For years, speculations about a Grand Theft Auto MMO have been buzzing around, enticing fans of open-world chaos. Despite coming up in the rumor mills nearly every other week, the game has never materialized, allowing Realtime Worlds’ All Points Bulletin to come to the scene unopposed. While it’s not actually the GTA MMO people have hoped for, the game features many of the elements fans would have expected from Rockstar’s series, as well as some others that turn an almost forgettable experience into something worth paying attention to.
APB has two sides: gameplay and customization. When it comes to customization, APB is king. Character creation allows for every facet of the character’s face to be modified, meaning that every single person playing should be able to make an avatar that looks exactly like, well, whatever they happen to want. It’s after the player jumps into the game that it really begins to shine, though, as the game’s Social District comes with a suite of tools to allow the player to stand out amidst the thousands of other Enforcers and Criminals. Players can outfit their characters with an large number of clothing options and customize them completely, with decals that allow players to literally craft whatever they want. It comes with a tool that feels like a stripped down version of Photoshop, and has already lead to players making insanely detailed logos to put on their shirts, cars, or skin.
Extending that thought is the music creation system. Short and long tracks can be created, with the former being played whenever a foe falls victim to a player’s attacks, and the latter being pumped out of car stereos for all to hear. Already, Lady Gaga’s “Poker Face” can be heard blasting through the streets of San Paro.
This is what APB is about. It’s a game about making a mark, and being recognized for being the best. In the game’s Social District there are even statues that commemorate the month’s best combatants in a number of different categories. It’s a game about fame, infamy, and everything in-between. This thought continues into the gameplay by pointing out successful Enforcers and Criminals on the streets with open bounties, and rewarding players that take them down.
For as good as the customization is, it’s nothing without the other side of the game, the actual gameplay. Players take to the streets of San Paro as either of the two aforementioned classes and do battle in the game’s two combat districts. There isn’t traditional leveling, instead just a slow roll-out of new items and abilities unlocked by completing missions. In many ways, APB is a success in this area. In theory, that is. The concepts that fuel the encounters are brilliant, and when they work as intended the sheer brilliance shines through. Sadly, the times where it works as it should are outnumbered by the times where it doesn’t.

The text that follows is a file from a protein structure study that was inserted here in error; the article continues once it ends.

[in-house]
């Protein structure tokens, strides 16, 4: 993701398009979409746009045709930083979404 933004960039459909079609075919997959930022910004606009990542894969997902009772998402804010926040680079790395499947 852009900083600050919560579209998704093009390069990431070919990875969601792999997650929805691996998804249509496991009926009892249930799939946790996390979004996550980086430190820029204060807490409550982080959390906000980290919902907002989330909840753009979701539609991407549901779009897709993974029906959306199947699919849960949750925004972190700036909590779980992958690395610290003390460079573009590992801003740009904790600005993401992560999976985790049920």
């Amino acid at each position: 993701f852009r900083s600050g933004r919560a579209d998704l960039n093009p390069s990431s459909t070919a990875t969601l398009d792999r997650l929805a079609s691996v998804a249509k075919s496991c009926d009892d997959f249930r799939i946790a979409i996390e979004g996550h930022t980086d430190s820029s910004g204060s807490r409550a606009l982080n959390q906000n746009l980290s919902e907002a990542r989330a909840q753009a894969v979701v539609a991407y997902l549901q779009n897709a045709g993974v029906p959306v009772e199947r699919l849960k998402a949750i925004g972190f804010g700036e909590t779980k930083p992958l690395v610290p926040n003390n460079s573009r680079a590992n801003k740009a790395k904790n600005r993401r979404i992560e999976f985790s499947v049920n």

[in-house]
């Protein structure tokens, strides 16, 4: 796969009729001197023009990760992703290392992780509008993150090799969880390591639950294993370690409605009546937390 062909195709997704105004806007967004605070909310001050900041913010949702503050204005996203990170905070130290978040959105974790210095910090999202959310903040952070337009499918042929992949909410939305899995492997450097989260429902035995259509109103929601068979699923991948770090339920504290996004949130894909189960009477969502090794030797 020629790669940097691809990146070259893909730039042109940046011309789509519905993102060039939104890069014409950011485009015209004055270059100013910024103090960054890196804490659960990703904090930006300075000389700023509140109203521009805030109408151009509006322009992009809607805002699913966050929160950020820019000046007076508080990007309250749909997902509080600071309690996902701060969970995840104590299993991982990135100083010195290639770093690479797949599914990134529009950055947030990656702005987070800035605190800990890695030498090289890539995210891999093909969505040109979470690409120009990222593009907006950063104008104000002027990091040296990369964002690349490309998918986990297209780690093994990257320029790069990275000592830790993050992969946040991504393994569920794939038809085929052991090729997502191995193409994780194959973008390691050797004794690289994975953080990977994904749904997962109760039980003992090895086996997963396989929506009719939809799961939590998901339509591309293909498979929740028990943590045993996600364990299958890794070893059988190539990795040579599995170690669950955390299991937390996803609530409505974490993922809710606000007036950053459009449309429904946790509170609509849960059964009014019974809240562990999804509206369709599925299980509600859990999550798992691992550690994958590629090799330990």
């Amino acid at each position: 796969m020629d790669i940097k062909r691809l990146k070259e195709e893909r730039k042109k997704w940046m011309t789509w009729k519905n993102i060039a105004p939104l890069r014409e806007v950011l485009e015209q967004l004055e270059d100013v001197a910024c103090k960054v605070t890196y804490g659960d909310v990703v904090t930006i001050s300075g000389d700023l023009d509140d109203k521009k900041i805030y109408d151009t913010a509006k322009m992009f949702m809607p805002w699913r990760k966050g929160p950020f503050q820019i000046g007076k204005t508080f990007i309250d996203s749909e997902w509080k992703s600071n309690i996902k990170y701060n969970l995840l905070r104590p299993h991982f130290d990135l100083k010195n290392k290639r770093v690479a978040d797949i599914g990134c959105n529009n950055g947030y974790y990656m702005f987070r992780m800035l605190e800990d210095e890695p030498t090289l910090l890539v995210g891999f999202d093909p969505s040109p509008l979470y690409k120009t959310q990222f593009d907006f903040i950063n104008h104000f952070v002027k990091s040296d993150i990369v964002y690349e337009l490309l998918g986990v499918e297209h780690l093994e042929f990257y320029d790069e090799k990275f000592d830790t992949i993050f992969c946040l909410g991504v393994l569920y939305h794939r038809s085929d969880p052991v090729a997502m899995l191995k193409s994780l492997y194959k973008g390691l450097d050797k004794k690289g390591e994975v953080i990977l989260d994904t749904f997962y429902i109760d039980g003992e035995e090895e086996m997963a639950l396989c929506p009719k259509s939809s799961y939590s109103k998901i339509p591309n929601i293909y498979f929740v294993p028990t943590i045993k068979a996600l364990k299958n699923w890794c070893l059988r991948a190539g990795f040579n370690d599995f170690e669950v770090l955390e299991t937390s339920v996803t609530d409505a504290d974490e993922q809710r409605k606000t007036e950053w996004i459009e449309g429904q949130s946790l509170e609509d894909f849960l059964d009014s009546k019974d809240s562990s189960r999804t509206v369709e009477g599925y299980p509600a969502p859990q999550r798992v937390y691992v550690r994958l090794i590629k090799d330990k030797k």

It plays out like this: An Enforcer or Criminal takes a mission, and is sent to an area in San Paro to begin. Each mission has several phases, and the first usually involves taking pictures, busting open a door, or completing some other action that’s tied to pressing a button and watching a status meter fill up. During this mission, a call is put out, and the rival faction is offered a mission that works against their opponents. APB negates the need for NPCs by simply filling that role with other players; an element that many might argue is the future of multiplayer gaming. There aren’t always foes in the right place at the right time, however, and that’s where the game will begin to falter. Hard.
Realtime Worlds’ brilliant code, which is capable of doing so much good, and creating such interesting battles, will often mismatch players, creating either unbalanced teams, or impossible winning conditions. Since opponents can join a match in-progress, it will sometimes be right before it’s completed, meaning the player joins just to lose. Other times, the game’s imperfect leveling system will show itself, and set players with starting weapons against those with much more powerful armaments.
There’s some great fun to be had piling a group of allies into a car and chasing down opponents. It can be fun enough to make players forget that the driving isn’t perfect, and the shooting needs some major improvements. When APB works, it’s simply bliss. Sadly, more often than not, it doesn’t. When it doesn’t, the imperfect hit-boxes are more apparent, and the lack of a cover system becomes more detrimental. The facade fades, and unless Realtime Worlds fixes the game’s issues with more mission variety or some non-player characters to combat, they will likely see many struggling to find an excuse to purchase their game, or to continue paying once their first 20 hours are up.